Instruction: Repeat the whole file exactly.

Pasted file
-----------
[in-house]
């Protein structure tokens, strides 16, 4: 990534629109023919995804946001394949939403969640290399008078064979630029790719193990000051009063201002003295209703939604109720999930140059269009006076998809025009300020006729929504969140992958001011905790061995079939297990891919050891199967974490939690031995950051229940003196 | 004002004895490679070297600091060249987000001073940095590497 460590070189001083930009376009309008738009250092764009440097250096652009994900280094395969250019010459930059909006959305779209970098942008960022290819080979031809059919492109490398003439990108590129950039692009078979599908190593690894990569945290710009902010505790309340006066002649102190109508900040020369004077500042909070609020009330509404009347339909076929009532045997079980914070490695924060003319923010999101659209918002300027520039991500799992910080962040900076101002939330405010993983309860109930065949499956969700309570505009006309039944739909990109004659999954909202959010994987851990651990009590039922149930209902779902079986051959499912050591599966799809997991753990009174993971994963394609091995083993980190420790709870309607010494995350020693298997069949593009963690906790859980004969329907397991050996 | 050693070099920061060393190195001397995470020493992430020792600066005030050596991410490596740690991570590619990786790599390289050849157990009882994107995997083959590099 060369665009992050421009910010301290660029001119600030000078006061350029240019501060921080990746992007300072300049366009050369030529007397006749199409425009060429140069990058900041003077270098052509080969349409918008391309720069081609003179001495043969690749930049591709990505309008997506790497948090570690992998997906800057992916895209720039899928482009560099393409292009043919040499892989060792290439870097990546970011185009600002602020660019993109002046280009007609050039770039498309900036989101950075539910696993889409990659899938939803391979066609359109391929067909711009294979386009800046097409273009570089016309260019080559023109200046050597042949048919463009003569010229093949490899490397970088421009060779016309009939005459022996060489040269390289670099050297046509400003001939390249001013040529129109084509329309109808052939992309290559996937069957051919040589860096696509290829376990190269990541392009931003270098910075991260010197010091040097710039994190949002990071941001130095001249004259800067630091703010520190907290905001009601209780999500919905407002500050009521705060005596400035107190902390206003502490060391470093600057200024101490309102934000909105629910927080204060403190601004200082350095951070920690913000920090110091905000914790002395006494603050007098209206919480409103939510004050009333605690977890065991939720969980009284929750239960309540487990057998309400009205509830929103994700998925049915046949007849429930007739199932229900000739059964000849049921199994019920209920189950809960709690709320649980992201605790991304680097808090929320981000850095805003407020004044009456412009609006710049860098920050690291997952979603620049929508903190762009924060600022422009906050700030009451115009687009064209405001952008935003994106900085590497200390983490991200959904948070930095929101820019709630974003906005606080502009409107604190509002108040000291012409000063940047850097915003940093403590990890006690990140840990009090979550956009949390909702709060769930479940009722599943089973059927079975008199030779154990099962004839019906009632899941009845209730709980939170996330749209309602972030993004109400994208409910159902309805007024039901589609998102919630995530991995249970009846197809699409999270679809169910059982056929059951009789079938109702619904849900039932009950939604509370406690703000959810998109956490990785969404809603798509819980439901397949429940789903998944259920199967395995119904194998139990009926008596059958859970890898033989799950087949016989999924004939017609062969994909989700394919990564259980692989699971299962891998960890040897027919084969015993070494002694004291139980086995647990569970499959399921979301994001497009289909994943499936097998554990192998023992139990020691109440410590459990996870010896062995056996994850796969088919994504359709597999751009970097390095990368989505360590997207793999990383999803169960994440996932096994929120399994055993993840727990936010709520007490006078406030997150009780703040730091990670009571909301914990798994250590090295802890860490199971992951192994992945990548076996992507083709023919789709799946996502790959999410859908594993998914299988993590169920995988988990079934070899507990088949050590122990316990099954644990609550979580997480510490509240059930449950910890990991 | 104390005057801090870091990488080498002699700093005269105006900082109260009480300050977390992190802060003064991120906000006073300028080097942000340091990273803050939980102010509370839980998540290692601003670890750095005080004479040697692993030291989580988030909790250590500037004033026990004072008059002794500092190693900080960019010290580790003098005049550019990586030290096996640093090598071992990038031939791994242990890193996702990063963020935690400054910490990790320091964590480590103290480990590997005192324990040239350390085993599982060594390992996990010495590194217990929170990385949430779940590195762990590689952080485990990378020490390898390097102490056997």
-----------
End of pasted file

[in-house]
């Protein structure tokens, strides 16, 4: 990534629109023919995804946001394949939403969640290399008078064979630029790719193990000051009063201002003295209703939604109720999930140059269009006076998809025009300020006729929504969140992958001011905790061995079939297990891919050891199967974490939690031995950051229940003196 | 004002004895490679070297600091060249987000001073940095590497 460590070189001083930009376009309008738009250092764009440097250096652009994900280094395969250019010459930059909006959305779209970098942008960022290819080979031809059919492109490398003439990108590129950039692009078979599908190593690894990569945290710009902010505790309340006066002649102190109508900040020369004077500042909070609020009330509404009347339909076929009532045997079980914070490695924060003319923010999101659209918002300027520039991500799992910080962040900076101002939330405010993983309860109930065949499956969700309570505009006309039944739909990109004659999954909202959010994987851990651990009590039922149930209902779902079986051959499912050591599966799809997991753990009174993971994963394609091995083993980190420790709870309607010494995350020693298997069949593009963690906790859980004969329907397991050996 | 050693070099920061060393190195001397995470020493992430020792600066005030050596991410490596740690991570590619990786790599390289050849157990009882994107995997083959590099 060369665009992050421009910010301290660029001119600030000078006061350029240019501060921080990746992007300072300049366009050369030529007397006749199409425009060429140069990058900041003077270098052509080969349409918008391309720069081609003179001495043969690749930049591709990505309008997506790497948090570690992998997906800057992916895209720039899928482009560099393409292009043919040499892989060792290439870097990546970011185009600002602020660019993109002046280009007609050039770039498309900036989101950075539910696993889409990659899938939803391979066609359109391929067909711009294979386009800046097409273009570089016309260019080559023109200046050597042949048919463009003569010229093949490899490397970088421009060779016309009939005459022996060489040269390289670099050297046509400003001939390249001013040529129109084509329309109808052939992309290559996937069957051919040589860096696509290829376990190269990541392009931003270098910075991260010197010091040097710039994190949002990071941001130095001249004259800067630091703010520190907290905001009601209780999500919905407002500050009521705060005596400035107190902390206003502490060391470093600057200024101490309102934000909105629910927080204060403190601004200082350095951070920690913000920090110091905000914790002395006494603050007098209206919480409103939510004050009333605690977890065991939720969980009284929750239960309540487990057998309400009205509830929103994700998925049915046949007849429930007739199932229900000739059964000849049921199994019920209920189950809960709690709320649980992201605790991304680097808090929320981000850095805003407020004044009456412009609006710049860098920050690291997952979603620049929508903190762009924060600022422009906050700030009451115009687009064209405001952008935003994106900085590497200390983490991200959904948070930095929101820019709630974003906005606080502009409107604190509002108040000291012409000063940047850097915003940093403590990890006690990140840990009090979550956009949390909702709060769930479940009722599943089973059927079975008199030779154990099962004839019906009632899941009845209730709980939170996330749209309602972030993004109400994208409910159902309805007024039901589609998102919630995530991995249970009846197809699409999270679809169910059982056929059951009789079938109702619904849900039932009950939604509370406690703000959810998109956490990785969404809603798509819980439901397949429940789903998944259920199967395995119904194998139990009926008596059958859970890898033989799950087949016989999924004939017609062969994909989700394919990564259980692989699971299962891998960890040897027919084969015993070494002694004291139980086995647990569970499959399921979301994001497009289909994943499936097998554990192998023992139990020691109440410590459990996870010896062995056996994850796969088919994504359709597999751009970097390095990368989505360590997207793999990383999803169960994440996932096994929120399994055993993840727990936010709520007490006078406030997150009780703040730091990670009571909301914990798994250590090295802890860490199971992951192994992945990548076996992507083709023919789709799946996502790959999410859908594993998914299988993590169920995988988990079934070899507990088949050590122990316990099954644990609550979580997480510490509240059930449950910890990991 | 104390005057801090870091990488080498002699700093005269105006900082109260009480300050977390992190802060003064991120906000006073300028080097942000340091990273803050939980102010509370839980998540290692601003670890750095005080004479040697692993030291989580988030909790250590500037004033026990004072008059002794500092190693900080960019010290580790003098005049550019990586030290096996640093090598071992990038031939791994242990890193996702990063963020935690400054910490990790320091964590480590103290480990590997005192324990040239350390085993599982060594390992996990010495590194217990929170990385949430779940590195762990590689952080485990990378020490390898390097102490056997």